"Limited government's the only solution/ Our only foundation should be our Constitution, " a rap singer insisted.
"Our children and our grandchildren, they never will forget," lamented a country singer, "how we sold out for a little change and left them all in debt."
But through most of the evening singing the blues gave way to shouts of optimism and predictions of another change at the polls in November.
As media attention intensifies about Texas Governor Rick Perry’s run for the presidential nomination, an activist in Tyler, Texas, was prompted to say "More checking under the hood needed before we buy the car," according to the Dallas Morning News (DMN).
The article focused on Perry’s comments at a Border Summit speech in south Texas (8-22-01), days before the 9-11 attacks, about bi-national health insurance — Texas-funded coverage for both U.S. and Mexican border residents. The governor’s statement favored a study, required by the Legislature, about "the feasibility of bi-national health insurance.”
The DMN continued, "Katherine Cesinger, spokeswoman for Perry’s campaign, downplayed the topic of bi-national health insurance. 'A bill was passed by the Legislature that authorized a study to look into this issue, which ultimately concluded there were numerous barriers to accomplishing that idea, and the Legislature took no further action on this concept,' she said." However, in spite of the Legislature’s failure to act, Perry made clear his willingness to funnel Texas’s assets to Mexico. He stated in his Summit speech,
Daily Caller editor Peter Tucci has noticed that many Republican candidates for President have made scant mention of the U.S. Constitution on their campaign websites, despite the fact that the Constitution is a key part of the Tea Party movement.
"I thought it would be interesting," Tucci wrote, "to see what the Republican presidential candidates’ campaign websites have to say about the Constitution. Surprisingly, in many cases the answer is: nothing."
By Tucci's count in his "Constitution-less conservatives" article, here are the number of mentions of the U.S. Constitution on the candidates' websites:
Republican firebrand Sarah Palin tore into Barack Obama, the "permanent political class, " and unnamed practitioners of "crony corporate capitalism," but made no mention of her yet undeclared candidacy for President during a 40-minute speech at a Tea Party rally in Indianola, Iowa, on Saturday. But on another of her frequent visits to the state whose caucuses begin the delegate selection for the party's national convention, the former Alaska Governor and 2008 vice presidential candidate sounded very much like a contender for the top of the ticket 2012, as she widened her attack to include Republicans as well as Democrats and offered a five-point plan for revitalizing America.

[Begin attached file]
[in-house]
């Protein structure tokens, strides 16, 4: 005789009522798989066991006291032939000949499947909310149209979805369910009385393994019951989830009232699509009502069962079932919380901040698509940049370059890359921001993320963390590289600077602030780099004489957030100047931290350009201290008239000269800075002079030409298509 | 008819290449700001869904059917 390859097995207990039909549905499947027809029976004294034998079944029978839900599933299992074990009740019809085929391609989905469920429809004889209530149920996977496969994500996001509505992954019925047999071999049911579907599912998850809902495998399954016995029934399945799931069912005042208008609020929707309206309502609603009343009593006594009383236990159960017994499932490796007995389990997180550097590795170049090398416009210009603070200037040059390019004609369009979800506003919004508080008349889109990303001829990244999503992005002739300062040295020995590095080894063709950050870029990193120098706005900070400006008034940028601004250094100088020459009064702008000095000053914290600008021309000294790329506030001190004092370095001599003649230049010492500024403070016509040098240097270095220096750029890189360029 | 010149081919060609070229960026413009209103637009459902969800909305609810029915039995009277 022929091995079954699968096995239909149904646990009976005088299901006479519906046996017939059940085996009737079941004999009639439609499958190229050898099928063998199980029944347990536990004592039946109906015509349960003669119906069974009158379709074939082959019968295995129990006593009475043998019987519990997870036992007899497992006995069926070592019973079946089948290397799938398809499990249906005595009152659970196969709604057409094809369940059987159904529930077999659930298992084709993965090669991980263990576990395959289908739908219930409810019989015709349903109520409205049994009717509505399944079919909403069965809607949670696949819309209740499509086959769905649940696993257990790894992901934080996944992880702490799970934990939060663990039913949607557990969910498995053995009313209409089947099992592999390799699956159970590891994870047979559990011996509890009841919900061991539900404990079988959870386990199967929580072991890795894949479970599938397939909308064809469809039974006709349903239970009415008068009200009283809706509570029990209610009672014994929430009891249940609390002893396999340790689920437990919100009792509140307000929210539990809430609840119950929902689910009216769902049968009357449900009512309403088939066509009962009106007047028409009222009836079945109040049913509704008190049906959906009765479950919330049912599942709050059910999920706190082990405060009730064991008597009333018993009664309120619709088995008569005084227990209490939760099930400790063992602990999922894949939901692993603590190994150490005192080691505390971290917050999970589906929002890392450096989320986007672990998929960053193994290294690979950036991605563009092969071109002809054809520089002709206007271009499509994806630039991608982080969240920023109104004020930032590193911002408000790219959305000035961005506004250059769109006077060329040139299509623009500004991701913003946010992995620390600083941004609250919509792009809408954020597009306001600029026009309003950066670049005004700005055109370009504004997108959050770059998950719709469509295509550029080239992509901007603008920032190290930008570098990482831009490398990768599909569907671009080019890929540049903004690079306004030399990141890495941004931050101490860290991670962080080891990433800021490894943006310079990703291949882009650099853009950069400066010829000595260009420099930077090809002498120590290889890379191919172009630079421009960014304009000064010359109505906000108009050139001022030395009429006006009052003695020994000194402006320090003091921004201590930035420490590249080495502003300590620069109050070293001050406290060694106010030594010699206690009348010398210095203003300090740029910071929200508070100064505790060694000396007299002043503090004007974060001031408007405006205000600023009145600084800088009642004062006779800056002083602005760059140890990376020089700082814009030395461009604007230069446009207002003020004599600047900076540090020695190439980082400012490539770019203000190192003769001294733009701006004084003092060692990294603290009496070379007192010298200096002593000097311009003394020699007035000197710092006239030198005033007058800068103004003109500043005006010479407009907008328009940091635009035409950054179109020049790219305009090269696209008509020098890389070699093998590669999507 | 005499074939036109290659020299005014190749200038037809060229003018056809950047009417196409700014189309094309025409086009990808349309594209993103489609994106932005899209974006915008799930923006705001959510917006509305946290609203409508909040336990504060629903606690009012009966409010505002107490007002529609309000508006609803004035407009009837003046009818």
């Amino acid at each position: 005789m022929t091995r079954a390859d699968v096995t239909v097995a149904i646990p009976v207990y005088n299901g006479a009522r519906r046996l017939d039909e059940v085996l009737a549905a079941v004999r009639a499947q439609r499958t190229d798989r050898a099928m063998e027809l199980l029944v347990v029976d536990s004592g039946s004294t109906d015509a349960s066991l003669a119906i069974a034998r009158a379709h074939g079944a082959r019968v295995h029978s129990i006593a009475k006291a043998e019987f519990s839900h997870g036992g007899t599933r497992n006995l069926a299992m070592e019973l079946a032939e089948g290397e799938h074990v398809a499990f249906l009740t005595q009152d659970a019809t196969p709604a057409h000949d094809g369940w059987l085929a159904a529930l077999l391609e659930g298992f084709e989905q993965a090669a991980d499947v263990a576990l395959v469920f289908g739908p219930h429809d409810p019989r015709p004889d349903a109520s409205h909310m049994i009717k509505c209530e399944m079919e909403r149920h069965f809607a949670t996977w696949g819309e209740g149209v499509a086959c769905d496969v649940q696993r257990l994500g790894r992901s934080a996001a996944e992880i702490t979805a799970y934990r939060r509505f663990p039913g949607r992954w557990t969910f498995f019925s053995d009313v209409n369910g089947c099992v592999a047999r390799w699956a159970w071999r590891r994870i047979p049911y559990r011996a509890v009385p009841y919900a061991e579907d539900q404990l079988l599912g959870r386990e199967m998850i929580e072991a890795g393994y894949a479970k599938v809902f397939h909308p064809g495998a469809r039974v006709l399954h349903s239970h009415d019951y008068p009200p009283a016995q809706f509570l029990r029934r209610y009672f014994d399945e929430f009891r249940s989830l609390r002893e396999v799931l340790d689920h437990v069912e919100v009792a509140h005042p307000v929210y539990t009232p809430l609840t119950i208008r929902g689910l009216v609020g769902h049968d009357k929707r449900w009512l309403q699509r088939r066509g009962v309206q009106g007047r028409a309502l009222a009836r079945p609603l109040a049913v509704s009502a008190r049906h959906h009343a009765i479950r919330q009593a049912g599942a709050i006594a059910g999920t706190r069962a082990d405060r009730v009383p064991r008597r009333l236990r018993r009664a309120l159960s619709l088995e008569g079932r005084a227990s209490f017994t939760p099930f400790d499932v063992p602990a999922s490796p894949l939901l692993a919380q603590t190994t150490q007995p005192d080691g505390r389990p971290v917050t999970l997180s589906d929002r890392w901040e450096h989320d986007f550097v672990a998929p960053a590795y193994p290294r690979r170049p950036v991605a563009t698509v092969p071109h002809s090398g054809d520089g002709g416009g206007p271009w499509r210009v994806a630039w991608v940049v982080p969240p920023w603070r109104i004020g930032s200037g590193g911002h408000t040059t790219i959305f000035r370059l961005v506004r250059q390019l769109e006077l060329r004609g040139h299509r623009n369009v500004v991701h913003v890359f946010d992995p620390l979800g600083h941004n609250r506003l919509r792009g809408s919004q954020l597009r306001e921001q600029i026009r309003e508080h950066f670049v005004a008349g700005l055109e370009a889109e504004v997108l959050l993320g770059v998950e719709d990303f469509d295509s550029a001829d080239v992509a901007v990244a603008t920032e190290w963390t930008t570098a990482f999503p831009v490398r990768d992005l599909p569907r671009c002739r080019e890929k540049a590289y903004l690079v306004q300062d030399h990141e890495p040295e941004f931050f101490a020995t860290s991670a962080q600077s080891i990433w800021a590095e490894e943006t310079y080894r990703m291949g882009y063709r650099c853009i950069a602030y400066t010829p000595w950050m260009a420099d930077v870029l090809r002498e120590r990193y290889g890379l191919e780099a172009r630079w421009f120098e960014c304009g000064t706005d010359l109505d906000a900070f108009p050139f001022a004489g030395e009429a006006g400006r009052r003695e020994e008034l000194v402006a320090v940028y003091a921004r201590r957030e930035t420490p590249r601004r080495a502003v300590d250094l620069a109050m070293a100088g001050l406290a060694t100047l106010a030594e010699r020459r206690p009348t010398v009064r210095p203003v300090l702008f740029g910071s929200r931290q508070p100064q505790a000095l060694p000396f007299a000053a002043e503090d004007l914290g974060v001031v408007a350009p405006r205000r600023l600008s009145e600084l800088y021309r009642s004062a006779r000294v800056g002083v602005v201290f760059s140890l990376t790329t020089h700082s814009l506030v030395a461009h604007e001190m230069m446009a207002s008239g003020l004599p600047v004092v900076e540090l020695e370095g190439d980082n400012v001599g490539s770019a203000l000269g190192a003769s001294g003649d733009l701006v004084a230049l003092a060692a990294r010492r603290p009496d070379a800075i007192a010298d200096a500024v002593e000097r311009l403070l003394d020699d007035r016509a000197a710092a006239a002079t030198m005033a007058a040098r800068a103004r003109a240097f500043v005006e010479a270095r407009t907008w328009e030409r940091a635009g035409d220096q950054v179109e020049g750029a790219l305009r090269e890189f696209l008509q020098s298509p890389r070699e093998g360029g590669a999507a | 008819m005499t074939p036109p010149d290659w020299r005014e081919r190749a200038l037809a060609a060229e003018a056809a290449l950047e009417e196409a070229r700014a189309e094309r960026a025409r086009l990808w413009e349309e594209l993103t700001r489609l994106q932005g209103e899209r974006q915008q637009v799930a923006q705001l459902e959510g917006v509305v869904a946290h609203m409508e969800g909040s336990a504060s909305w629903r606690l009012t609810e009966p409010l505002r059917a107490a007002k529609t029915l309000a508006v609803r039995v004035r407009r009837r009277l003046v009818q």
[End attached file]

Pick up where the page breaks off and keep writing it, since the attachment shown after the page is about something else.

"Here's my plan," she told the roughly 2,000 people standing on a rain-soaked field to greet and cheer on the popular champion the Tea Party movement with frequent chants of "Run, Sarah, Run! " Calling for "sudden and relentless reform," Palin outlined a plan for the repeal of "ObamaCare," elimination of "burdensome regulations," undefined reform of entitlement programs, elimination of federal corporate income taxes, and the development of domestic energy resources.
Nationally syndicated radio talk-show host Mark Levin is an outspoken critic of Congressman Ron Paul. Levin labors tirelessly to convince the members of his audience that Paul suffers from a condition of poverty that has ravaged his intellect no less than his moral character. Paul is no kind of conservative, “the Great One” informs us: besides advocating a foreign policy that is supposedly as idiotic in conception as it promises to be ruinous in effect, Ron Paul is an “anti-Semite.”
Readers of this column know that this isn’t the first time that I have addressed the Paul Derangement Syndrome that has overtaken the good doctor’s Republican critics. It also isn’t the first time that I have singled out Levin as a textbook case of this disorder.
There is a reason for this.
That both the substance of Paul’s thought as well as — especially! — the manner in which he tends to articulate it should elicit objections from his fellow partisans is an unremarkable phenomenon. Quite recently, I wrote an article in which I showed the respects in which my own political philosophical orientation — conservatism — is fundamentally at odds with that of Paul. The difference, though, between, say, Jack Kerwick and Mark Levin, is that Levin can’t resist the impulse to couch his criticisms of Paul within a pile of abusive names that he reserves for the man; I, on the other hand, feel no such compulsion.